The second episode is what many, who know about this show are waiting for. There’s no denying that Transformers is one of today’s biggest toy franchises. You might hate the “Transformers” films by Michael Bay, but the first film actually reinvigorated this toy franchise that struggled during the early 2000s. But the Transformers’ decline during the early 2000s wasn’t discussed in this episode. What “The Toys That Made Us” gave us is a straightforward history lesson on the franchise’s journey all the way from Japan thanks to cans of tuna, G.I. Joe and a last choice guy in Marvel Comics. Say what? Watch the show to find out this fascinating story. The episode also centers much on the G1 toy line and the iconic Optimus Prime. Also, what’s a Transformers documentary featuring Optimus Prime without Peter Cullen?
The third episode is about the toy that makes everything awesome — Lego. The approach to this episode was to describe the growth and struggles of this brand through a brick tree that grows and dies with the growth and struggles of the company. Lego is now the world’s biggest toy company, but would you believe that the company that brought us Lego Space, Lego Technic, and Lego City almost went bankrupt? The company was saved by a very unlikely toy line that was in my opinion very much removed from the ‘system.’
You’ll know more about the ‘system’ which, even as a child I really adhered to because even though it’s possible to put Lego pieces together in unconventional ways, I had the compulsion to build according to the system. This is another episode I looked forward to as Lego has really kickstarted my creativity when I was a kid. I still play with Lego bricks even now as a meditative activity.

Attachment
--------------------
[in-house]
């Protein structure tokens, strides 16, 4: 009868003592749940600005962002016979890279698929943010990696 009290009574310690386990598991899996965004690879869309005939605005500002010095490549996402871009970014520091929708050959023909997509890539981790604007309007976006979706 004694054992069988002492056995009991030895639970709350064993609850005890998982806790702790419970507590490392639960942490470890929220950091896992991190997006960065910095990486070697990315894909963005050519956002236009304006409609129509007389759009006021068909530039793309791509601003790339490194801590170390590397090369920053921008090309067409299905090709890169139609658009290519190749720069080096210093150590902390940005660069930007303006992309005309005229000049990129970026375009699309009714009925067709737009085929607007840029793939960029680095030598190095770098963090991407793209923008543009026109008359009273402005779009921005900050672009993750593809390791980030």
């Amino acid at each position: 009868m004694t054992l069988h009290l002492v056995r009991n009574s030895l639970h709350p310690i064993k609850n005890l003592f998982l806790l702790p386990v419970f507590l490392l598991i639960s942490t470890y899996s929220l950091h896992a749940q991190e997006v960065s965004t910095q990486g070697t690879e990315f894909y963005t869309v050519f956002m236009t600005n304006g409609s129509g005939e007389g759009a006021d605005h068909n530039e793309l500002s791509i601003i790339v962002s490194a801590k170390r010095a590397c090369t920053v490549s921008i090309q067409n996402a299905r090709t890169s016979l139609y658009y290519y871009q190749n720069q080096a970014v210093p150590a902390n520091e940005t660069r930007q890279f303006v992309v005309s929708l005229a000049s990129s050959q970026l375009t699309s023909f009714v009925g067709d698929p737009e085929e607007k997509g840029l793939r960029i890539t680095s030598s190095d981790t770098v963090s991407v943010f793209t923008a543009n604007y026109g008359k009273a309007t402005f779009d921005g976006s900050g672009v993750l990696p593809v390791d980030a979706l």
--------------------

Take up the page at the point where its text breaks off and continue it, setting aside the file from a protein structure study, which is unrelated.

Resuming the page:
And lastly, the last episode is about Hello Kitty, and it’s a bit of a strange one, since I consider Hello Kitty as more of a brand than a toy line. The demand for the McDonald’s plush toys was crazy though. They’re still sought after items today. This episode, of course, discusses Hello Kitty’s humble beginnings from a simple coin purse to becoming a brand of international flights. Hello Kitty is a brand of almost anything that’s cute or kawaii in Japan.
This episode discusses the cuteness campaign that changed Japanese culture and brought little smiles to others around the world. Hello Kitty is a weird but entertaining story. This episode also shows us that there is a real lack of iconic toy lines for girls as the show perhaps struggled to create a female-centric episode like Barbie. Hello Kitty does have plenty of toys, but they’re not overly featured in this episode.
“The Toys That Made Us” is one of those amazing shows that really brings us back to our childhoods, and it’s a pleasant feeling. As pleasant as looking back to playing our old video games and reading old comic books. Another show that puts toys and history together is one that I stumbled upon on the Travel Channel, which is “Toy Hunter.”
This is an interesting show that is very much like the Pickers, but about toys. And as I just found out, was a show from way back in 2012. It’s still cool though as I liked the stories of the toys featured. As for newer ones, you could check out the following YouTube channels: Retroblasting and Toy Galaxy. The aforementioned channels and Netflix’s “The Toys That Made Us” are recommended shows for toy fans who are also into history.